Where The Boyz Are, Inner-City Style

There are subtler, more polite movies around, but none made out of such a heart-stopping sense of urgency as John Singleton's Boyz N the Hood. Singleton, a 23-year-old writer/director who graduated a year ago from USC film school, grew up in gang-ridden south-central Los Angeles. His anxious report from the streets conveys in knowing, scary details the precariousness of getting through a day on his home turf, where police choppers circle overhead, corpses appear in the bushes, drugs take a daily toll and an insult can cost you your life.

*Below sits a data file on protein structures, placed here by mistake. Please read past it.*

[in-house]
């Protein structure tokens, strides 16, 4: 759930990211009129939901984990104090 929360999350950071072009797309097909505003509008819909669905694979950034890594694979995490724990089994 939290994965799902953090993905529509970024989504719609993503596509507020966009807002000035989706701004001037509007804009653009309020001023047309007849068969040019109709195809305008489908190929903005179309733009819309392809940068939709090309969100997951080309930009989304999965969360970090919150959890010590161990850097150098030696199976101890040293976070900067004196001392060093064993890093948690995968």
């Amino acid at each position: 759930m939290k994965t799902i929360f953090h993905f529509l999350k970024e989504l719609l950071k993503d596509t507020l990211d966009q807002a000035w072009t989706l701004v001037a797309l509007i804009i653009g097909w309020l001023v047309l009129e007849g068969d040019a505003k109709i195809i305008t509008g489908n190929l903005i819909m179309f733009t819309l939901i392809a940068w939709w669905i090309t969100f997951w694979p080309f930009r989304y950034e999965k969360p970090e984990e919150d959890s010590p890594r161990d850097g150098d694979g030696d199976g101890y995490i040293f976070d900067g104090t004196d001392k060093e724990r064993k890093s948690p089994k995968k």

It's an American coming-of-age story told from a new, black perspective: getting laid is an issue, as always, but staying alive is the first order of business. The boys in this neighborhood won't all make it: Doughboy (the rapper Ice Cube) is headed for a life of crime; his brother Ricky (Morris Chestnut) is on the brink of a football scholarship. Tre Styles (Cuba Gooding Jr.), smart, angry and conflicted, has the advantage of a fiercely protective father (Larry Fishburne), a loving but pontificating patriarch whose didacticism is, at times, inseparable from Singleton's. But this first film has more than good intentions: it's the work of a truly gifted filmmaker. The violence in "Boyz N the Hood" is neither gratuitous nor melodramatic; its aftermath is shattering. Singleton's powerhouse movie has the impact of a stun gun.